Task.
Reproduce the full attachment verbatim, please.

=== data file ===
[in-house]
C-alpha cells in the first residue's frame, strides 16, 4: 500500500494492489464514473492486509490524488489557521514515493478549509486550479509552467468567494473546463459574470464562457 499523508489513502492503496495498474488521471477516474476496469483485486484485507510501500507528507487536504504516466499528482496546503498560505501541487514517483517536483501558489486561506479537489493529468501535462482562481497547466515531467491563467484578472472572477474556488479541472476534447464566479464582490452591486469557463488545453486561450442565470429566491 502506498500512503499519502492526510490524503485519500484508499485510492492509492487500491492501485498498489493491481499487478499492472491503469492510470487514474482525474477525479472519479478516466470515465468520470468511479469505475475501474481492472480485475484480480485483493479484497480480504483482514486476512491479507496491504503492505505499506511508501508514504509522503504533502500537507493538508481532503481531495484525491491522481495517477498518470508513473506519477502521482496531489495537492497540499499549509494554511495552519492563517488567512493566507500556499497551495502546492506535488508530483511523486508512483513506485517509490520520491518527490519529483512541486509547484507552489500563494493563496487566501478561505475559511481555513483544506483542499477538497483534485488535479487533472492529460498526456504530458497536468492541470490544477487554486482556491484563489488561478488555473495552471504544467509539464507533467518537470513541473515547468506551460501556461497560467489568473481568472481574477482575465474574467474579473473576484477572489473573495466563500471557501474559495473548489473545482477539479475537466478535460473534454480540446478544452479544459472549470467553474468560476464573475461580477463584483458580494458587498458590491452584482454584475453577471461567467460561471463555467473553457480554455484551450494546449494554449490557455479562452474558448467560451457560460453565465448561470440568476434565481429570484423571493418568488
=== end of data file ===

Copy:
[in-house]
C-alpha cells in the first residue's frame, strides 16, 4: 500500500494492489464514473492486509490524488489557521514515493478549509486550479509552467468567494473546463459574470464562457 499523508489513502492503496495498474488521471477516474476496469483485486484485507510501500507528507487536504504516466499528482496546503498560505501541487514517483517536483501558489486561506479537489493529468501535462482562481497547466515531467491563467484578472472572477474556488479541472476534447464566479464582490452591486469557463488545453486561450442565470429566491 502506498500512503499519502492526510490524503485519500484508499485510492492509492487500491492501485498498489493491481499487478499492472491503469492510470487514474482525474477525479472519479478516466470515465468520470468511479469505475475501474481492472480485475484480480485483493479484497480480504483482514486476512491479507496491504503492505505499506511508501508514504509522503504533502500537507493538508481532503481531495484525491491522481495517477498518470508513473506519477502521482496531489495537492497540499499549509494554511495552519492563517488567512493566507500556499497551495502546492506535488508530483511523486508512483513506485517509490520520491518527490519529483512541486509547484507552489500563494493563496487566501478561505475559511481555513483544506483542499477538497483534485488535479487533472492529460498526456504530458497536468492541470490544477487554486482556491484563489488561478488555473495552471504544467509539464507533467518537470513541473515547468506551460501556461497560467489568473481568472481574477482575465474574467474579473473576484477572489473573495466563500471557501474559495473548489473545482477539479475537466478535460473534454480540446478544452479544459472549470467553474468560476464573475461580477463584483458580494458587498458590491452584482454584475453577471461567467460561471463555467473553457480554455484551450494546449494554449490557455479562452474558448467560451457560460453565465448561470440568476434565481429570484423571493418568488